Eglise Solidarité et Harmonie (Solidarity and Harmony Church), a Mosaic Mennonite Conference congregation in Philadelphia, has a special missional outreach: the congregation holds clinics to help Haitian immigrants complete immigration-related paperwork. These sessions provide assistance in how to apply for a permit to work in the U.S.
Providing legal aid clinics was initially an outgrowth of Pastor Benjamin Toussaint’s work with Parents as Teachers (PAT), an organization that provides in-home visits to help parents understand early childhood development. In this setting, Pastor Benjamin noticed some families experienced a lot of stress when it came to filling out their immigration paperwork. He decided to do something to help.
Pastor Benjamin spoke with ChiChi Oguekwe of Mennonite Central Committee, who recommended some attorneys who were willing to work pro bono or for low fees. These attorneys help families to apply for work permits and green cards, as well as to begin the process of filing for political asylum.
Eventually this legal aid ministry became an outreach of the Eglise Solidarité et Harmonie. Now families request appointments, and legal clinics take place on Monday evenings at the church building. Attorneys and people from the church assist with paperwork throughout the evening. Pastor Benjamin coordinates the program, and the church disperses the funds to attorneys and interpreters.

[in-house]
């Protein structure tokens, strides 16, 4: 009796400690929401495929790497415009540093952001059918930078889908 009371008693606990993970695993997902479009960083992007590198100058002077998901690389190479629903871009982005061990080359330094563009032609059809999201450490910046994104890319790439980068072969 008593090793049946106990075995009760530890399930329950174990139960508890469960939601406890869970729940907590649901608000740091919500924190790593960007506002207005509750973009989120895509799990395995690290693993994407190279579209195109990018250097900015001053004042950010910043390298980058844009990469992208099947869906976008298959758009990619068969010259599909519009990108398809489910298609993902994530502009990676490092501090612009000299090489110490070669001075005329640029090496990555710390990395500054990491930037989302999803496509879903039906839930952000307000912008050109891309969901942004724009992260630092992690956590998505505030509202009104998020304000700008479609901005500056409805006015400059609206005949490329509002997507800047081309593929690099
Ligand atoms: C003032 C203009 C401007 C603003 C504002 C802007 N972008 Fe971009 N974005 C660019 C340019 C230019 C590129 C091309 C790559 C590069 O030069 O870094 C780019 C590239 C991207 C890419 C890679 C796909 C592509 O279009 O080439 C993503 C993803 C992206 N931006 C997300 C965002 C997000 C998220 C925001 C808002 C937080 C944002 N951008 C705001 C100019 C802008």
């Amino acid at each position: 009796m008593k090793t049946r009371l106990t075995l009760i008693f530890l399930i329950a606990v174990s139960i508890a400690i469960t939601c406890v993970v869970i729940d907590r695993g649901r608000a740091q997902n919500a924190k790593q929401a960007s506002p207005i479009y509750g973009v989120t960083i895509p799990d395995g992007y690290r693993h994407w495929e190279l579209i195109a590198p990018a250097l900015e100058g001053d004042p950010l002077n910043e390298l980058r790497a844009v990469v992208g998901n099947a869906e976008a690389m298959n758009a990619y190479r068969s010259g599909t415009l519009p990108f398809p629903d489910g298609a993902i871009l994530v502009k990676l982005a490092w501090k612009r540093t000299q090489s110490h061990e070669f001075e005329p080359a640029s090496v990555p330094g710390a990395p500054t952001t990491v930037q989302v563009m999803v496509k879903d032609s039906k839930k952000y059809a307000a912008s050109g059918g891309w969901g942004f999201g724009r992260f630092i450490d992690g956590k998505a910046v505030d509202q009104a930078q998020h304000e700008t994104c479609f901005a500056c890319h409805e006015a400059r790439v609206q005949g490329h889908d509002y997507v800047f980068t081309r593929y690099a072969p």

Eventually Pastor Benjamin saw that, in addition to legal aid, recent immigrants needed assistance with furniture and clothing, so he brought families to the Care and Share Thrift Shoppes in Souderton, Pa., a Conference Related Ministry. The Care and Share Thrift Shoppes have extensive experience with refugee resettlement, and staff give several hours of individualized attention to each family.
“Care and Share embraces us and receives us,” said Pastor Benjamin. “They show the love of Christ, and people can see it.” After staff spent three or four hours helping one family furnish an apartment, Pastor Benjamin asked if he could pray a prayer of blessing with the staff, including Sarah Bergin, executive director of Care and Share, in gratitude for their ministry.
The immigrant family and Care and Share staff held hands, prayed, and sang a song. “It was a nice way for us to connect at the end,” remarked Bergin. “We’re in this together.”
Pastor Benjamin estimates that about 40 people have received help through the church’s legal aid program in the past year. Many of these people now worship at Eglise Solidarité et Harmonie, and the building is full and overflowing with 100 attenders. The congregation needs a larger space, and Pastor Benjamin is actively seeking one that will meet the congregation’s needs.
Along with finding a larger meeting space, Pastor Benjamin has many other hopes and dreams. He would like to start a program in which immigrant families would volunteer at Care and Share, and he also plans to organize an entry-level English class in the fall.
Working with the immigrant population has its challenges and stresses. Thirty people are currently waiting for legal help, and more people will be emigrating. But Pastor Benjamin points out successes, too. More people are now working and supporting themselves.
Most important, though, is that Haitian immigrants have hope. “Hope is a success story,” Pastor Benjamin said. Christ is present and helping in so many ways.
This article originally appeared in Mosaic Mennonite News on June 8.